As you can see, it’s genealogically relevant to my family as well (and I begin to have small glimmers of hope even for Virginia, where my niece and niece-in-law sometimes hang their hats). And, I suspect, it’s genealogically relevant to most families. Whether they choose to admit it or not.

  4. Beautifully written, it brought tears to my eyes. This truly is a monumental day.

  5. Janice Haynes says:

    Thank you for this beautifully written blog today. My partner and I are very happy.

  6. Genealogy is about establishing identities and relationships, so these decisions seem like genealogical issues to me. I forget which census it was that had Willa Cather and her female partner both listed as head of household, but that enumerator was ahead of his/her time.

    • Judy G. Russell says:

      Good point, Madaleine. But it’s only about legal relationships — the relationships of the heart have always been there. The law is just catching up.

  7. Brad Shreve says:

    Great article. Is it ok if I use your red white and blue icon?

    • Judy G. Russell says:

      Thanks, Anne. Now let’s all get back to the things that should be ISSUES separating people — things like why my ancestors chose to live in counties with wooden courthouses that burned and somebody else’s ancestors lived in New England with all those lovely records in stone buildings…

  8. Susan says:

    Thank you so much for your blog today. My partner and I hope that one day this will help us in NC (if not we my move).
    Susan

  9. John says:

    Judy: As always, very well written and beautifully expressed!

    The anticipation was a topic of conversation this morning before the release of the decision. I could not believe that DOMA would be upheld because to do so would make this Court a modern Dred Scott court, but we do have to realize this ws a narrow 5 – 4 decision and the Prop 8 case was left to California when SCOTUS said the Prop 8 plaintiffs lacked standing and so SCOTUS had no jurisdiction. This moves the matter of full marriage equality to the individual states and perhaps the matter of equal federal benefits to this disfunctional Congress.

    These are MAJOR steps forward, but the journey and the controversy is not over any more than the abortion issue was over after Roe. :-(

    Profiles in courage and doing the right thing in evidence by 5 out of 9 today. Good on them!!

  10. Mary Ann Thurmond says:

    So many “issues” which shouldn’t even reach “issue status” in our society! I am pleased with the decision, and hope that we can now go on to other things which our elected officials seem to prefer to stuff under the carpet!

  11. Dave says:

    I hadn’t thought about it until reading this particular post, but I’m reminded of a Doonesbury comic strip from many years ago. I’ll set it up as briefly as possible, for those who aren’t familiar with the particular characters.

    Joanie and Ginny were roommates while attending law school at UC Berkeley. Both are flaming libbies, to use the vernacular of the time. Ginny happens to be black, as is her chauvinistic boyfriend, Clyde. Andy is a gay classmate of Joanie and Ginny.

    As a class project, Ginny was running for the US House of Representatives and Andy signed on to help with the campaign. This strip is a conversation between Clyde and Andy (wording may be slightly off; this is from memory).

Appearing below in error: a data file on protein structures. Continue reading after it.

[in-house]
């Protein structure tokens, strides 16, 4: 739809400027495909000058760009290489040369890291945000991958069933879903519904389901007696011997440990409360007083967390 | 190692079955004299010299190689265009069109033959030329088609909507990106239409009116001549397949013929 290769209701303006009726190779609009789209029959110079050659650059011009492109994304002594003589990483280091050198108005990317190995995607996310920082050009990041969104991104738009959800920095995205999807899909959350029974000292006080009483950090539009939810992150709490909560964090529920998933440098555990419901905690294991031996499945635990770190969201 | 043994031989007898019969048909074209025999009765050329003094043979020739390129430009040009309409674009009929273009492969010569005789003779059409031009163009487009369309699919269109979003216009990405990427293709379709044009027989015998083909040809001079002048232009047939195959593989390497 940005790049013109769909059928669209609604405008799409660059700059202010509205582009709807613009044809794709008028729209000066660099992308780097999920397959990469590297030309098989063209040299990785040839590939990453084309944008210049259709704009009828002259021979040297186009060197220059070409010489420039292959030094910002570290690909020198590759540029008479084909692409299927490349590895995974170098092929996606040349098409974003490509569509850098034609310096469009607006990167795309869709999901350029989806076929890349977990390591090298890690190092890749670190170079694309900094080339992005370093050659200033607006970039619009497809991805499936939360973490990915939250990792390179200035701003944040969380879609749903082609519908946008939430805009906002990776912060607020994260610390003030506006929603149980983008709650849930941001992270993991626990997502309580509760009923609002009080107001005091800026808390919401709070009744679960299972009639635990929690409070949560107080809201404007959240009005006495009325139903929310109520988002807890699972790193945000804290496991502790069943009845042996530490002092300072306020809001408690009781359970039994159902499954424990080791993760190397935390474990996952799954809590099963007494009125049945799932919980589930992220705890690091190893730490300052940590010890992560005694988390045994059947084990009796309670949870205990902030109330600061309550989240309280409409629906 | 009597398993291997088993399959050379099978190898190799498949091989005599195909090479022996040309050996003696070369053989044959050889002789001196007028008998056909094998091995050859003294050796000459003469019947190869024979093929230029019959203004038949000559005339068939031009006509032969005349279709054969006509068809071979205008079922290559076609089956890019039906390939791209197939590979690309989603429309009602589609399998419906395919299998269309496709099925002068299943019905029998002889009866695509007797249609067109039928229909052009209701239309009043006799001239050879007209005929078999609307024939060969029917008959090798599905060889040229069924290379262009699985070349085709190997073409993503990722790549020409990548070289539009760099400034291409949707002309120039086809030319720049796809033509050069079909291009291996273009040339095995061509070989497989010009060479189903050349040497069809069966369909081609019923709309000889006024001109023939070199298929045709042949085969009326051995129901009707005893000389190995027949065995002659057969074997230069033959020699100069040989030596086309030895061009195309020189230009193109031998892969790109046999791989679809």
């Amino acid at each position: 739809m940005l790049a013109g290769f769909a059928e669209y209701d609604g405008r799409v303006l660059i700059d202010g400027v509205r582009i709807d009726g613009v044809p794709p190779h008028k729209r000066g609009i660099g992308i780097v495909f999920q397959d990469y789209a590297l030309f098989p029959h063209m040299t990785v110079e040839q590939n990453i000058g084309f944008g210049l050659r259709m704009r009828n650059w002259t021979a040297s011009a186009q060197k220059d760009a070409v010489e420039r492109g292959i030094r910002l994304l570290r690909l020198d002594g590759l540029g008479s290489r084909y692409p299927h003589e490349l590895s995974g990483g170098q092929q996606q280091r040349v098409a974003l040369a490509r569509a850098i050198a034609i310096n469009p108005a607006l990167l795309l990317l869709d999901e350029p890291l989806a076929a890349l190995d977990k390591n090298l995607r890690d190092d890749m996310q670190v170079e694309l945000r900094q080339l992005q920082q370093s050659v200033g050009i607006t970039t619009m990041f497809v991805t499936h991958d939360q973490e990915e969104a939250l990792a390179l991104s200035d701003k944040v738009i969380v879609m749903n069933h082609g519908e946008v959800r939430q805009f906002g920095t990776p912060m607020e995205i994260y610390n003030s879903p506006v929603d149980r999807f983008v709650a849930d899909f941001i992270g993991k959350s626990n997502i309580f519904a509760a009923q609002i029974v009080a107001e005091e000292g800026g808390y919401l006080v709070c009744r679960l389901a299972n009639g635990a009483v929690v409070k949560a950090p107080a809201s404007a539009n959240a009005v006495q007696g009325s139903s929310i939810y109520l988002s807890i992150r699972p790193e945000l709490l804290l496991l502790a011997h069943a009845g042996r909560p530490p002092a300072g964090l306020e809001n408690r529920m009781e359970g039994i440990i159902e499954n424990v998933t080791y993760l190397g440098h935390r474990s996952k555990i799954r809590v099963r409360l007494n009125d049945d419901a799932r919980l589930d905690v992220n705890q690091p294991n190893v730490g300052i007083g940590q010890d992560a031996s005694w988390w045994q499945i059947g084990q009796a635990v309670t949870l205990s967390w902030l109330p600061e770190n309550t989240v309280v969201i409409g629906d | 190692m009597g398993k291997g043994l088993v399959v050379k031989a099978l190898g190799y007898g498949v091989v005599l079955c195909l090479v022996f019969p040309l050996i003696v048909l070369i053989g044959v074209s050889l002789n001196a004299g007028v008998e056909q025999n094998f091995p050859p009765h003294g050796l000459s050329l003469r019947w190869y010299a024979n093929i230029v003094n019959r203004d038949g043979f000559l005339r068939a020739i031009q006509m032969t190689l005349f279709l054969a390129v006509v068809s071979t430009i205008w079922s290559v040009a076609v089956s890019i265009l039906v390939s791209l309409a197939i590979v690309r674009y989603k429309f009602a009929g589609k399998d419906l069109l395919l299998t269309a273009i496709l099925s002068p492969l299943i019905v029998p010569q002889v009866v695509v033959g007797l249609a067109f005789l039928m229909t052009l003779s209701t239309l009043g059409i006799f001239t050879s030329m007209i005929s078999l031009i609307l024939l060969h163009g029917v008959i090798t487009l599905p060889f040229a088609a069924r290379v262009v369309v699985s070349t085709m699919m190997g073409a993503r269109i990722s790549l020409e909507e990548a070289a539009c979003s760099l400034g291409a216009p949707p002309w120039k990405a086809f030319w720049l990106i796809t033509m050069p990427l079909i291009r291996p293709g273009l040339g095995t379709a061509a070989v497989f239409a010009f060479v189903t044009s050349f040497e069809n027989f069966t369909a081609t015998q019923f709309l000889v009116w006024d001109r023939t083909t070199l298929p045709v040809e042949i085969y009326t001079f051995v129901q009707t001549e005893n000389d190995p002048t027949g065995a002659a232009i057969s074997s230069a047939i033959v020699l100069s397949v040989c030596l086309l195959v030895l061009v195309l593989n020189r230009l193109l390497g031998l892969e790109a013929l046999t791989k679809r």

Clyde: Hey, man, I hear you signed on to help.

    Andy: That’s right.

    Clyde: Don’t you think you might be a bit of an embarrassment to the campaign?

    Andy: How so?

    Clyde: Well, I hear you’re gay.

    Andy: That’s right. And I hear you’re black.

    Clyde: Yeah, but that’s normal, dammit!

    Andy: Didn’t used to be!

  12. Jen de Fiebre says:

    I couldn’t agree more! Nice post Judy!

  13. Jill says:

    I stand with you on this and hope for my niece’s future the same as for yours and for the same reasons.

  14. Celia Lewis says:

    Oh my raising consciousness is a slow process sometimes! When will the government stop trying to say “This is the only right way”… Wait a minute, wasn’t the whole Puritans-settlements in the Americas all about that same thing? Choosing another way? Sigh. Equal rights. Big hugs to everyone with partners they love, regardless…

  15. Kevin E Shue says:

    Human rights are human rights are human rights. Family and genealogy is so much more than blood relationships. It is the human story. The human story of who cared for loved ones, who loved one another, who could find a place in their hearts for one another, who could forgive each others mistakes, be there in the dark challenging times, and share in the joy of successes. It is the human story that is important. This is why this decision is so important. Thank you for writing such great blog and the comments that followed.

  16. Kelvin L. Meyers says:

    Thank you Judy, I greatly appreciate your blog today. It has been a whirlwind of day especially here in Texas.

    Kelvin

    • Judy G. Russell says:

      Thanks for the kind words, Kelvin — and oh yeah… whirlwind especially in Texas… I watched that one!

  17. Mike King says:

    Thank you, Judy, for pointing out the obvious point that so many people seem to be incapable of grasping. And, as always, thank you for your support. -mk

  18. I stand with you. And I think that full civil rights, for people of all sexual orientations, makes a better and more democratic society for all of us.